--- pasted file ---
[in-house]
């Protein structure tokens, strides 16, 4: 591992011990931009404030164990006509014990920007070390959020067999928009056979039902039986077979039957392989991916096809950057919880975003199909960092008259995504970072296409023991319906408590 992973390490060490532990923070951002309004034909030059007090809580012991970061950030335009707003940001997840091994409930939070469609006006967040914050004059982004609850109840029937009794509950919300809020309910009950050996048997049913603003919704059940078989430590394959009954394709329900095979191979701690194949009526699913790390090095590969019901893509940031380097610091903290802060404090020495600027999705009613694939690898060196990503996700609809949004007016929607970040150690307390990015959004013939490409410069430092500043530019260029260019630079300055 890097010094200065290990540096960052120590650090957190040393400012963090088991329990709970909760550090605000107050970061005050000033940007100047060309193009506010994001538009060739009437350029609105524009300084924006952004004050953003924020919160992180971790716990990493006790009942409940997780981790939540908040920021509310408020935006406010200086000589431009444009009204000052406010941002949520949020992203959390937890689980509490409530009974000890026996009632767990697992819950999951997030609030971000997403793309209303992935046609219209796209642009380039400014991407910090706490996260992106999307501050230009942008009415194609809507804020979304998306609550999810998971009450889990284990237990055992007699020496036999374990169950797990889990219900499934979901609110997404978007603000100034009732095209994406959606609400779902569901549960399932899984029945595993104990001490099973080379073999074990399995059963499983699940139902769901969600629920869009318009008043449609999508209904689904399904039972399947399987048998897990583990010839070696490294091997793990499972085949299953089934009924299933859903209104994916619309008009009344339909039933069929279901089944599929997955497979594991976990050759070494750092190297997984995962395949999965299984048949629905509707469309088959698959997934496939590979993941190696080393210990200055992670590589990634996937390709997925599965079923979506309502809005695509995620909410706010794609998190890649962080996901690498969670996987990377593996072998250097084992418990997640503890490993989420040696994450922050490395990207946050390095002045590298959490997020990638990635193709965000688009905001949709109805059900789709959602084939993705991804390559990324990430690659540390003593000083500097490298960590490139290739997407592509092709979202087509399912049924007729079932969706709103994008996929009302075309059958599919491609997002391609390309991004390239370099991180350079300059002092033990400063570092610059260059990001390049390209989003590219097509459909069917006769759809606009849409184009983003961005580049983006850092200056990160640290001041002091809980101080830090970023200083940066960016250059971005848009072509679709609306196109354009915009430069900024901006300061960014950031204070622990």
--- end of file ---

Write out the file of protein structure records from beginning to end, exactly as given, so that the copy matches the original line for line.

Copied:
[in-house]
């Protein structure tokens, strides 16, 4: 591992011990931009404030164990006509014990920007070390959020067999928009056979039902039986077979039957392989991916096809950057919880975003199909960092008259995504970072296409023991319906408590 992973390490060490532990923070951002309004034909030059007090809580012991970061950030335009707003940001997840091994409930939070469609006006967040914050004059982004609850109840029937009794509950919300809020309910009950050996048997049913603003919704059940078989430590394959009954394709329900095979191979701690194949009526699913790390090095590969019901893509940031380097610091903290802060404090020495600027999705009613694939690898060196990503996700609809949004007016929607970040150690307390990015959004013939490409410069430092500043530019260029260019630079300055 890097010094200065290990540096960052120590650090957190040393400012963090088991329990709970909760550090605000107050970061005050000033940007100047060309193009506010994001538009060739009437350029609105524009300084924006952004004050953003924020919160992180971790716990990493006790009942409940997780981790939540908040920021509310408020935006406010200086000589431009444009009204000052406010941002949520949020992203959390937890689980509490409530009974000890026996009632767990697992819950999951997030609030971000997403793309209303992935046609219209796209642009380039400014991407910090706490996260992106999307501050230009942008009415194609809507804020979304998306609550999810998971009450889990284990237990055992007699020496036999374990169950797990889990219900499934979901609110997404978007603000100034009732095209994406959606609400779902569901549960399932899984029945595993104990001490099973080379073999074990399995059963499983699940139902769901969600629920869009318009008043449609999508209904689904399904039972399947399987048998897990583990010839070696490294091997793990499972085949299953089934009924299933859903209104994916619309008009009344339909039933069929279901089944599929997955497979594991976990050759070494750092190297997984995962395949999965299984048949629905509707469309088959698959997934496939590979993941190696080393210990200055992670590589990634996937390709997925599965079923979506309502809005695509995620909410706010794609998190890649962080996901690498969670996987990377593996072998250097084992418990997640503890490993989420040696994450922050490395990207946050390095002045590298959490997020990638990635193709965000688009905001949709109805059900789709959602084939993705991804390559990324990430690659540390003593000083500097490298960590490139290739997407592509092709979202087509399912049924007729079932969706709103994008996929009302075309059958599919491609997002391609390309991004390239370099991180350079300059002092033990400063570092610059260059990001390049390209989003590219097509459909069917006769759809606009849409184009983003961005580049983006850092200056990160640290001041002091809980101080830090970023200083940066960016250059971005848009072509679709609306196109354009915009430069900024901006300061960014950031204070622990």